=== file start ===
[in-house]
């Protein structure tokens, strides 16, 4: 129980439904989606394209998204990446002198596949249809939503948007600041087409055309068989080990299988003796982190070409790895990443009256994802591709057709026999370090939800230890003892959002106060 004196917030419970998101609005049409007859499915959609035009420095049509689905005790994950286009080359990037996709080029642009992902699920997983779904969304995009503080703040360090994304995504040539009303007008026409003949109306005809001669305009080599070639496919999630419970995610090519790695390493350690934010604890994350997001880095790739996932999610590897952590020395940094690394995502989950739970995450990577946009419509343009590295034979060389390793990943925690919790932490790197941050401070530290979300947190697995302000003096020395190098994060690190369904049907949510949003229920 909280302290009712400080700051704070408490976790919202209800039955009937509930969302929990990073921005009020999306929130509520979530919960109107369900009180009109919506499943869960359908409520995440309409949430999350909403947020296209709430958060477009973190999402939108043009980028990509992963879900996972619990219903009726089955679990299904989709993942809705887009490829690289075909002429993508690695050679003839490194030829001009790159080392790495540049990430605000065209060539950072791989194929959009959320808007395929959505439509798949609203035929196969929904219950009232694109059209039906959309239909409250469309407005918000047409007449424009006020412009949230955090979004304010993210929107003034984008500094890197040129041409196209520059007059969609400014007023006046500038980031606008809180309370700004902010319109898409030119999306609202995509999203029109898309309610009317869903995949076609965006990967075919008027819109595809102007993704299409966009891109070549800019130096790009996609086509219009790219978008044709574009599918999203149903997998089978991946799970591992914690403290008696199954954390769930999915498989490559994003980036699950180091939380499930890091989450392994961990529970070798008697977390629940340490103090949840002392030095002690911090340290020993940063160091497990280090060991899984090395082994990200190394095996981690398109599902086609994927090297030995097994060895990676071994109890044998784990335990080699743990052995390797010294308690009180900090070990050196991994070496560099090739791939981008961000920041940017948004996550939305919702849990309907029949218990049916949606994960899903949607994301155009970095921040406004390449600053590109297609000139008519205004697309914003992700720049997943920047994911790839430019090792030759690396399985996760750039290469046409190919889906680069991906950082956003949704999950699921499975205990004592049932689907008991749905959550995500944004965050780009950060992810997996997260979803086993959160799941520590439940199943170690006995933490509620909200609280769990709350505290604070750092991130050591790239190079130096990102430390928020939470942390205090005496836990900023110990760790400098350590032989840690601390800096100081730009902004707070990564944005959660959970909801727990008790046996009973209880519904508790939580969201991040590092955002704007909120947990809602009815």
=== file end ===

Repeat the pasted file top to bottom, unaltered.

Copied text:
[in-house]
């Protein structure tokens, strides 16, 4: 129980439904989606394209998204990446002198596949249809939503948007600041087409055309068989080990299988003796982190070409790895990443009256994802591709057709026999370090939800230890003892959002106060 004196917030419970998101609005049409007859499915959609035009420095049509689905005790994950286009080359990037996709080029642009992902699920997983779904969304995009503080703040360090994304995504040539009303007008026409003949109306005809001669305009080599070639496919999630419970995610090519790695390493350690934010604890994350997001880095790739996932999610590897952590020395940094690394995502989950739970995450990577946009419509343009590295034979060389390793990943925690919790932490790197941050401070530290979300947190697995302000003096020395190098994060690190369904049907949510949003229920 909280302290009712400080700051704070408490976790919202209800039955009937509930969302929990990073921005009020999306929130509520979530919960109107369900009180009109919506499943869960359908409520995440309409949430999350909403947020296209709430958060477009973190999402939108043009980028990509992963879900996972619990219903009726089955679990299904989709993942809705887009490829690289075909002429993508690695050679003839490194030829001009790159080392790495540049990430605000065209060539950072791989194929959009959320808007395929959505439509798949609203035929196969929904219950009232694109059209039906959309239909409250469309407005918000047409007449424009006020412009949230955090979004304010993210929107003034984008500094890197040129041409196209520059007059969609400014007023006046500038980031606008809180309370700004902010319109898409030119999306609202995509999203029109898309309610009317869903995949076609965006990967075919008027819109595809102007993704299409966009891109070549800019130096790009996609086509219009790219978008044709574009599918999203149903997998089978991946799970591992914690403290008696199954954390769930999915498989490559994003980036699950180091939380499930890091989450392994961990529970070798008697977390629940340490103090949840002392030095002690911090340290020993940063160091497990280090060991899984090395082994990200190394095996981690398109599902086609994927090297030995097994060895990676071994109890044998784990335990080699743990052995390797010294308690009180900090070990050196991994070496560099090739791939981008961000920041940017948004996550939305919702849990309907029949218990049916949606994960899903949607994301155009970095921040406004390449600053590109297609000139008519205004697309914003992700720049997943920047994911790839430019090792030759690396399985996760750039290469046409190919889906680069991906950082956003949704999950699921499975205990004592049932689907008991749905959550995500944004965050780009950060992810997996997260979803086993959160799941520590439940199943170690006995933490509620909200609280769990709350505290604070750092991130050591790239190079130096990102430390928020939470942390205090005496836990900023110990760790400098350590032989840690601390800096100081730009902004707070990564944005959660959970909801727990008790046996009973209880519904508790939580969201991040590092955002704007909120947990809602009815």